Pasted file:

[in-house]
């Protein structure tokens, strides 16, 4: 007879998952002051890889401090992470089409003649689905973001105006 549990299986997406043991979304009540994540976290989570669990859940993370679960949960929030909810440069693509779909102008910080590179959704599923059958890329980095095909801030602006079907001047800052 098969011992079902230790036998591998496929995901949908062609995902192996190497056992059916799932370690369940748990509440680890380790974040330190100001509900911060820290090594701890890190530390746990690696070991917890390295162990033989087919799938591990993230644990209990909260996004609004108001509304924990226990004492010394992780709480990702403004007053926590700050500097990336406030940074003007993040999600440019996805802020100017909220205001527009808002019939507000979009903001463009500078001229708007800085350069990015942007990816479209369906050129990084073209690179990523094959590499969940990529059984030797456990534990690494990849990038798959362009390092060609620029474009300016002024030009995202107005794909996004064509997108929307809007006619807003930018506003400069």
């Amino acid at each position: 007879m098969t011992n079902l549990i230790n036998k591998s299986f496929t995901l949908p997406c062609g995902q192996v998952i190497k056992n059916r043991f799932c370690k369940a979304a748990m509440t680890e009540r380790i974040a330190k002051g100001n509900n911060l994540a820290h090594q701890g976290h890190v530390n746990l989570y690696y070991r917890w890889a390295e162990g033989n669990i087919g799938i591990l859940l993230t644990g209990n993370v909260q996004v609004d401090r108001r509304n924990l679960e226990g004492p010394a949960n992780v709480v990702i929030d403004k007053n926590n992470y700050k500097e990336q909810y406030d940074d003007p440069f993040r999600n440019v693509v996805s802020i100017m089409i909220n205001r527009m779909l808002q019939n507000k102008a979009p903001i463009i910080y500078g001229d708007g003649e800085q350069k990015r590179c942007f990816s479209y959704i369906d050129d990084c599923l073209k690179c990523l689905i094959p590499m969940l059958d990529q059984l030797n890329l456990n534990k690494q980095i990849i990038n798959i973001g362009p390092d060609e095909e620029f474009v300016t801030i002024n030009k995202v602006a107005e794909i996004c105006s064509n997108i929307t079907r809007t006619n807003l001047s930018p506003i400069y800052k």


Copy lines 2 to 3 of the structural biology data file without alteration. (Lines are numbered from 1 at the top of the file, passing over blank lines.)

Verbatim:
């Protein structure tokens, strides 16, 4: 007879998952002051890889401090992470089409003649689905973001105006 549990299986997406043991979304009540994540976290989570669990859940993370679960949960929030909810440069693509779909102008910080590179959704599923059958890329980095095909801030602006079907001047800052 098969011992079902230790036998591998496929995901949908062609995902192996190497056992059916799932370690369940748990509440680890380790974040330190100001509900911060820290090594701890890190530390746990690696070991917890390295162990033989087919799938591990993230644990209990909260996004609004108001509304924990226990004492010394992780709480990702403004007053926590700050500097990336406030940074003007993040999600440019996805802020100017909220205001527009808002019939507000979009903001463009500078001229708007800085350069990015942007990816479209369906050129990084073209690179990523094959590499969940990529059984030797456990534990690494990849990038798959362009390092060609620029474009300016002024030009995202107005794909996004064509997108929307809007006619807003930018506003400069």
């Amino acid at each position: 007879m098969t011992n079902l549990i230790n036998k591998s299986f496929t995901l949908p997406c062609g995902q192996v998952i190497k056992n059916r043991f799932c370690k369940a979304a748990m509440t680890e009540r380790i974040a330190k002051g100001n509900n911060l994540a820290h090594q701890g976290h890190v530390n746990l989570y690696y070991r917890w890889a390295e162990g033989n669990i087919g799938i591990l859940l993230t644990g209990n993370v909260q996004v609004d401090r108001r509304n924990l679960e226990g004492p010394a949960n992780v709480v990702i929030d403004k007053n926590n992470y700050k500097e990336q909810y406030d940074d003007p440069f993040r999600n440019v693509v996805s802020i100017m089409i909220n205001r527009m779909l808002q019939n507000k102008a979009p903001i463009i910080y500078g001229d708007g003649e800085q350069k990015r590179c942007f990816s479209y959704i369906d050129d990084c599923l073209k690179c990523l689905i094959p590499m969940l059958d990529q059984l030797n890329l456990n534990k690494q980095i990849i990038n798959i973001g362009p390092d060609e095909e620029f474009v300016t801030i002024n030009k995202v602006a107005e794909i996004c105006s064509n997108i929307t079907r809007t006619n807003l001047s930018p506003i400069y800052k």